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What is more____than____?

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There are a few basic principles in training which most good trainers follow.  Examples include rewarding a dog in the position that you wish to reinforce, marking behaviors at the exact moment they occur (timing), and training behaviors in small and manageable pieces.

Today I’d like to talk about a problem solving technique along the same lines.  I call it, “What’s more___than____?”

Here are a few examples.

Your dog has a tendency to go down with her elbows slightly elevated on the signal exercise.  Since the behaviors that follow the down are in the upwards direction this is logical; your dog is simply consciously or unconsciously anticipating what will come next.  So what can you do to change this?

Ask yourself, “What is more down than down?”

How about “drop head or chin on ground?”

Since it’s impossible to have your head down and your elbows up, your dog is quite likely to drop their elbows fully if the next requested behavior might be “more down than down”.   With dogs that are inclined to hover their elbows above the ground, I frequently include a signal to “put your head down” as often as I might request a recall, sit, etc.  It becomes one of the options in the signal exercise.

Eventually, I use “chin on ground” as a correction since my dogs don’t much want to put their chin down when their toy might be thrown soon.  In that case, the only time I insist on chin down is when I notice hovering elbows.  Your dog quickly figures out that keeping elbows down on the down cue is more desirable than being asked to put your chin on the ground (especially if I then make them stay in that position for several seconds), so the problem of elbows down tends to resolve without any additional effort on my part.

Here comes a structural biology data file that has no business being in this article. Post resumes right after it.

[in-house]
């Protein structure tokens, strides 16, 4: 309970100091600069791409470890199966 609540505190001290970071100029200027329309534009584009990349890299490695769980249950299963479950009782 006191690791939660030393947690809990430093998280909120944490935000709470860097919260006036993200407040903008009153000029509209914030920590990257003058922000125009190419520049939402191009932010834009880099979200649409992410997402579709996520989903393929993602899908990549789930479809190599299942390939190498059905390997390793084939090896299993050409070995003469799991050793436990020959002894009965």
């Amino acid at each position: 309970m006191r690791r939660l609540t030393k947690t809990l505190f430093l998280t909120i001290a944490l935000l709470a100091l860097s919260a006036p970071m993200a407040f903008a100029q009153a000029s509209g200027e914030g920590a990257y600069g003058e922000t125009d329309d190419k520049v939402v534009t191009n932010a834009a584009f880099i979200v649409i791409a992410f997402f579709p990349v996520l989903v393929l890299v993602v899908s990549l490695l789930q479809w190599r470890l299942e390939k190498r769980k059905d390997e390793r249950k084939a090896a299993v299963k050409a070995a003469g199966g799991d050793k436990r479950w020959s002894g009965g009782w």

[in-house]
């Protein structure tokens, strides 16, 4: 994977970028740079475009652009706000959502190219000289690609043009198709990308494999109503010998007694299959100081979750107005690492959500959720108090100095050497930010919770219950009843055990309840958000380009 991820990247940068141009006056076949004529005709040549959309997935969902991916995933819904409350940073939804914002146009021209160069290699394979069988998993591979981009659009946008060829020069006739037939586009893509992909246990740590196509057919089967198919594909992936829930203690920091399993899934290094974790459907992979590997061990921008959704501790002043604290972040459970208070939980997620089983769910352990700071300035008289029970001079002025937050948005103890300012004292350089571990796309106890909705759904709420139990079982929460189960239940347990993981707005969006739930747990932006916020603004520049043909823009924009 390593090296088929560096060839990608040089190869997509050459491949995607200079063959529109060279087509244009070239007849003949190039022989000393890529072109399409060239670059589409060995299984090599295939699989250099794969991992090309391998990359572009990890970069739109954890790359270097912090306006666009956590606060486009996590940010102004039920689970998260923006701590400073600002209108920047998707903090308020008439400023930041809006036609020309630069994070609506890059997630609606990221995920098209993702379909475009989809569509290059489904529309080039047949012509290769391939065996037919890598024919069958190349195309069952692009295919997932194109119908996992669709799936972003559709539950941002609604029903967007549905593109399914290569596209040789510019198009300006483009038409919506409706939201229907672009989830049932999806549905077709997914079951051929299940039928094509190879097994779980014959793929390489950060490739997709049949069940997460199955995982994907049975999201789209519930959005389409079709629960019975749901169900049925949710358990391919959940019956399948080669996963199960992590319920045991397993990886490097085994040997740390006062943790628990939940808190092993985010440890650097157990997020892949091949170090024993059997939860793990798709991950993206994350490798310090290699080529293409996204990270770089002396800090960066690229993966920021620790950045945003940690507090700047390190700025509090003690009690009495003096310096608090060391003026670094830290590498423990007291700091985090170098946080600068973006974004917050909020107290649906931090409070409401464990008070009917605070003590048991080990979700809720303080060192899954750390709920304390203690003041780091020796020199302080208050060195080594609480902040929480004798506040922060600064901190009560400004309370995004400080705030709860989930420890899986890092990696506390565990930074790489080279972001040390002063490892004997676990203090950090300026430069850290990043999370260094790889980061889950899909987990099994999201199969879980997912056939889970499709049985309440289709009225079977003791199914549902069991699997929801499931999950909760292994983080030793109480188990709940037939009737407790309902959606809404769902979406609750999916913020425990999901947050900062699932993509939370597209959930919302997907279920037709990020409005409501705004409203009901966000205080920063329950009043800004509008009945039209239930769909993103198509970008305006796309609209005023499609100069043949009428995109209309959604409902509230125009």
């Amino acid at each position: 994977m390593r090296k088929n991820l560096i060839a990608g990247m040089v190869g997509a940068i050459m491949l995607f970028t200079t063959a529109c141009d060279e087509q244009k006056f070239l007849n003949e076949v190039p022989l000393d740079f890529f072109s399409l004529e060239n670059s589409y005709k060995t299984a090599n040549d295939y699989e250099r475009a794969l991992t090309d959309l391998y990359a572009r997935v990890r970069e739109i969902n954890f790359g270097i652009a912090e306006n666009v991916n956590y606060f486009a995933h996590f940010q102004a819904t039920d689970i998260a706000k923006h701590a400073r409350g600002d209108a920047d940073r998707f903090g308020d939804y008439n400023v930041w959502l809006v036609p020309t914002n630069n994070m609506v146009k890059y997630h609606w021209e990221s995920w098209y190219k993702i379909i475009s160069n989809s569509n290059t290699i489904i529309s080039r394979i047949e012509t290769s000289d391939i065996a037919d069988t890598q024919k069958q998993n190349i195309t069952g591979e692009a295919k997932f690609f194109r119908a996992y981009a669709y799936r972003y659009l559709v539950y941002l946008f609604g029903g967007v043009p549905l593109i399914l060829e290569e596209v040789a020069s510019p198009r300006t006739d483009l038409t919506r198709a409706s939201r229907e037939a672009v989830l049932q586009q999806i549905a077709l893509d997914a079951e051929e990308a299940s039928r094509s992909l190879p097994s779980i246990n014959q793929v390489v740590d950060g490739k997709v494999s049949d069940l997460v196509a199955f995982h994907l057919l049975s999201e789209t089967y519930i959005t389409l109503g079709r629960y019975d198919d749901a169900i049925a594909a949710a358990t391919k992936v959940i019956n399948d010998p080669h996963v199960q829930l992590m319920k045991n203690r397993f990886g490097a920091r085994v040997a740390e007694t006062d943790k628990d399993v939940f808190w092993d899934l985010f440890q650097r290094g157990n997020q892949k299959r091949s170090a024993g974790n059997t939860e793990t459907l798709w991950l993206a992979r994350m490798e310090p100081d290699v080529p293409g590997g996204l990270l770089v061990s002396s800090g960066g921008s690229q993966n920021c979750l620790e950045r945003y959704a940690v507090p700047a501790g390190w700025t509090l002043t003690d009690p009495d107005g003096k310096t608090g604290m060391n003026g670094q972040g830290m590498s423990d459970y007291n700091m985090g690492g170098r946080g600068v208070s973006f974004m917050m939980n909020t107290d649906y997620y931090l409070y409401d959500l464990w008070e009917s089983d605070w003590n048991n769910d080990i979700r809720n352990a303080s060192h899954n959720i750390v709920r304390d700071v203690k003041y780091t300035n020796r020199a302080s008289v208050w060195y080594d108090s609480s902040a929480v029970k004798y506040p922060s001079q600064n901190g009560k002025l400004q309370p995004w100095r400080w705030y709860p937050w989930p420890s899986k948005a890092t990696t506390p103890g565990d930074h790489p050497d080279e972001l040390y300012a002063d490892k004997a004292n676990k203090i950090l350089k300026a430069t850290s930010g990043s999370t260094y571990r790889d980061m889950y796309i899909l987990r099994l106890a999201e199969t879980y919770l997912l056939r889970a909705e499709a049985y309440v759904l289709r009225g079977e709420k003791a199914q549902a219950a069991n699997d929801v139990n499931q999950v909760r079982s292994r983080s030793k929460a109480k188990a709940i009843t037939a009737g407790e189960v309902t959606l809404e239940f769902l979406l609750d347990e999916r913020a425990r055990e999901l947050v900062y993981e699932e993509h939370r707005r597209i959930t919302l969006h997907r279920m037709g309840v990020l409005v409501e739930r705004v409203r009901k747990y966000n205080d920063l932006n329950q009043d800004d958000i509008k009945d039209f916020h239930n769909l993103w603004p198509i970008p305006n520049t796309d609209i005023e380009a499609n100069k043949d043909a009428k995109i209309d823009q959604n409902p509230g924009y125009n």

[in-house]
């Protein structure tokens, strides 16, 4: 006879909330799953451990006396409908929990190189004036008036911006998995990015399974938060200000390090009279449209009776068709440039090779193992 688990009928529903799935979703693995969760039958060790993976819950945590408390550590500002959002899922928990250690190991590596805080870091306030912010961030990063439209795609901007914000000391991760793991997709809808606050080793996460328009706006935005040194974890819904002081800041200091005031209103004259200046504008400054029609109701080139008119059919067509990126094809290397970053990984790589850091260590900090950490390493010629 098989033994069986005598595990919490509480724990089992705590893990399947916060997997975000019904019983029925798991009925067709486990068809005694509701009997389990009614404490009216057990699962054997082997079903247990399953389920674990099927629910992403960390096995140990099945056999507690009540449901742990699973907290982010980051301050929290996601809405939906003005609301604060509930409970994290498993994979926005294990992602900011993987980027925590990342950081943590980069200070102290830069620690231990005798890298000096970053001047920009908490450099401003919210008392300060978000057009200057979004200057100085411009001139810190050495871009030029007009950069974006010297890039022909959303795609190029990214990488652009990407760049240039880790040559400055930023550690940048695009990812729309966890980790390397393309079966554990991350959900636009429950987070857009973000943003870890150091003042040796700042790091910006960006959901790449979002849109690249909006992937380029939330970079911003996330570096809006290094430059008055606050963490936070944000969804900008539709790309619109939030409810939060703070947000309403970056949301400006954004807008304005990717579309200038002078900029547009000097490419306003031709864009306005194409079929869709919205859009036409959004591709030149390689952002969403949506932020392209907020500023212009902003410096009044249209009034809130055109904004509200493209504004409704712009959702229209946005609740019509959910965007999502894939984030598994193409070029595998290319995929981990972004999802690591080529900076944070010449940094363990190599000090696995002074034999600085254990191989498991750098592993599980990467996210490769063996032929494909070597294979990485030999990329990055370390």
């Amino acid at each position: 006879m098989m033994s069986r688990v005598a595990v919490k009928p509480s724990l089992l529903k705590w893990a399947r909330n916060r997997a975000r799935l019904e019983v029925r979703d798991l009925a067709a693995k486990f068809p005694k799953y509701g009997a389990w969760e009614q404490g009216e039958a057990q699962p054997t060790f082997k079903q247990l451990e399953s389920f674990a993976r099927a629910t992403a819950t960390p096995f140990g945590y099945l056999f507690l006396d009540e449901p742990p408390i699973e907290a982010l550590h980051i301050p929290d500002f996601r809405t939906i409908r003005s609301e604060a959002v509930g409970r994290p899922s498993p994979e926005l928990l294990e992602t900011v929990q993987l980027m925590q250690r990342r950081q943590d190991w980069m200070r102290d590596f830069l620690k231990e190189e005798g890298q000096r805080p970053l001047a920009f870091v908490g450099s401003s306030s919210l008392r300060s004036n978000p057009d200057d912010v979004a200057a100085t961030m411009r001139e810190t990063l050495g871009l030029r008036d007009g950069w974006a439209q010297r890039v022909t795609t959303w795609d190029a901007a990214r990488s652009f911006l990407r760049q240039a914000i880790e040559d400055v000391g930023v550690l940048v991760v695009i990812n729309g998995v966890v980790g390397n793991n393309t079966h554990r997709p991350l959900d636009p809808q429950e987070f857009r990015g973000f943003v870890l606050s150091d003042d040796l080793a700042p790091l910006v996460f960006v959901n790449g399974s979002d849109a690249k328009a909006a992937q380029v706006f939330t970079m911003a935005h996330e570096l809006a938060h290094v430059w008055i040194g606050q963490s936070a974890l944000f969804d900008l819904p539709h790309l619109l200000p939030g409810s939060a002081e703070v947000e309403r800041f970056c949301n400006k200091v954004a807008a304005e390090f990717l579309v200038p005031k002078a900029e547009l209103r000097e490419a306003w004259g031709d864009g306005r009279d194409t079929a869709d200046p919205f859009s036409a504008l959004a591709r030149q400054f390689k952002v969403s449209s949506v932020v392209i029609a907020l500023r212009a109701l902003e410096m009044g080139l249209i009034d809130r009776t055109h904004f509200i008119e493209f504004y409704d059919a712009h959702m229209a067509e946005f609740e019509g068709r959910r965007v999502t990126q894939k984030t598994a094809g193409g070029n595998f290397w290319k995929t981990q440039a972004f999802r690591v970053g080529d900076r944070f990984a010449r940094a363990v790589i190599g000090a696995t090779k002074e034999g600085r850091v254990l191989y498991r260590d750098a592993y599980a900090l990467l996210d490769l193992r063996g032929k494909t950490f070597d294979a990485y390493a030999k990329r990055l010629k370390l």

This worked beautifully when I was training Raika in Mondioring – she’d break her down cue into a sit when the “bad guy” would rattle the stick.  My correction was  1) bad guy stopped agitating, 2) block Raika’s vision of the person by standing in front of her, 3) re-cue the down signal 4) cue head down 5) re-introduce the bad guy into the equation.  She didn’t particularly like the expectation to keep her elbows down on the down cue, but she truly hated being asked to hold her chin on the ground.  Voila – she learned to keep her elbows down, even under extreme agitation.